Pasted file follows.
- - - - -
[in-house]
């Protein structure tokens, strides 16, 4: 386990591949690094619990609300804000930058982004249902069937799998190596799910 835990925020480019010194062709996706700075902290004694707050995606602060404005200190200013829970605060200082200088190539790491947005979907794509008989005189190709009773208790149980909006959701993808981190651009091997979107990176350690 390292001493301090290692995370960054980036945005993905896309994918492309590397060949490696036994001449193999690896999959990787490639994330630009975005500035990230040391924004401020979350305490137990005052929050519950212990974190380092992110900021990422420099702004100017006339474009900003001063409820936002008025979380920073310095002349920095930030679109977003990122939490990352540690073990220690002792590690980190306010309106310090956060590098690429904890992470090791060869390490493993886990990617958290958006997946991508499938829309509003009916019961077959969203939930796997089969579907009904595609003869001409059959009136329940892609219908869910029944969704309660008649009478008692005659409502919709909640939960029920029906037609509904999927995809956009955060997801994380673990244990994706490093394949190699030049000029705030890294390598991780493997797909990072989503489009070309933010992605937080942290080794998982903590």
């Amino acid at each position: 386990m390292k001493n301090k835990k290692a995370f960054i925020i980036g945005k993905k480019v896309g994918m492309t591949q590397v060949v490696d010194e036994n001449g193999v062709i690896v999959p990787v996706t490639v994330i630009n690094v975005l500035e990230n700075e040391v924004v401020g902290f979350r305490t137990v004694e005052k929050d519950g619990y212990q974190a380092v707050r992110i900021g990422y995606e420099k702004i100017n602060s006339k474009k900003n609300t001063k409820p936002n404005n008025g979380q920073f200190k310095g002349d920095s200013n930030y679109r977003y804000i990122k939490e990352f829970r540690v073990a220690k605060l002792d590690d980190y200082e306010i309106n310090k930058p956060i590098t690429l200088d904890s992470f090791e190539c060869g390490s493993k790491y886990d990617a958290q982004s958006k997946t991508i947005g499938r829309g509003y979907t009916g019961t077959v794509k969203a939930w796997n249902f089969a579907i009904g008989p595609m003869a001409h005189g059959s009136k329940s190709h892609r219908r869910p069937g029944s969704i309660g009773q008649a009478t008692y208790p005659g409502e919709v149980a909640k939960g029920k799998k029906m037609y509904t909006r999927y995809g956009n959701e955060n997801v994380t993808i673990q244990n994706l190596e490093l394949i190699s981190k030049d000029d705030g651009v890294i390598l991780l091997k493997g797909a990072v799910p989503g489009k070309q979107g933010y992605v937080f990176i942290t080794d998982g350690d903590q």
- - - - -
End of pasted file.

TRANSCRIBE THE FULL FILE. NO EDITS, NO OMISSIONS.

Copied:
[in-house]
């Protein structure tokens, strides 16, 4: 386990591949690094619990609300804000930058982004249902069937799998190596799910 835990925020480019010194062709996706700075902290004694707050995606602060404005200190200013829970605060200082200088190539790491947005979907794509008989005189190709009773208790149980909006959701993808981190651009091997979107990176350690 390292001493301090290692995370960054980036945005993905896309994918492309590397060949490696036994001449193999690896999959990787490639994330630009975005500035990230040391924004401020979350305490137990005052929050519950212990974190380092992110900021990422420099702004100017006339474009900003001063409820936002008025979380920073310095002349920095930030679109977003990122939490990352540690073990220690002792590690980190306010309106310090956060590098690429904890992470090791060869390490493993886990990617958290958006997946991508499938829309509003009916019961077959969203939930796997089969579907009904595609003869001409059959009136329940892609219908869910029944969704309660008649009478008692005659409502919709909640939960029920029906037609509904999927995809956009955060997801994380673990244990994706490093394949190699030049000029705030890294390598991780493997797909990072989503489009070309933010992605937080942290080794998982903590």
């Amino acid at each position: 386990m390292k001493n301090k835990k290692a995370f960054i925020i980036g945005k993905k480019v896309g994918m492309t591949q590397v060949v490696d010194e036994n001449g193999v062709i690896v999959p990787v996706t490639v994330i630009n690094v975005l500035e990230n700075e040391v924004v401020g902290f979350r305490t137990v004694e005052k929050d519950g619990y212990q974190a380092v707050r992110i900021g990422y995606e420099k702004i100017n602060s006339k474009k900003n609300t001063k409820p936002n404005n008025g979380q920073f200190k310095g002349d920095s200013n930030y679109r977003y804000i990122k939490e990352f829970r540690v073990a220690k605060l002792d590690d980190y200082e306010i309106n310090k930058p956060i590098t690429l200088d904890s992470f090791e190539c060869g390490s493993k790491y886990d990617a958290q982004s958006k997946t991508i947005g499938r829309g509003y979907t009916g019961t077959v794509k969203a939930w796997n249902f089969a579907i009904g008989p595609m003869a001409h005189g059959s009136k329940s190709h892609r219908r869910p069937g029944s969704i309660g009773q008649a009478t008692y208790p005659g409502e919709v149980a909640k939960g029920k799998k029906m037609y509904t909006r999927y995809g956009n959701e955060n997801v994380t993808i673990q244990n994706l190596e490093l394949i190699s981190k030049d000029d705030g651009v890294i390598l991780l091997k493997g797909a990072v799910p989503g489009k070309q979107g933010y992605v937080f990176i942290t080794d998982g350690d903590q």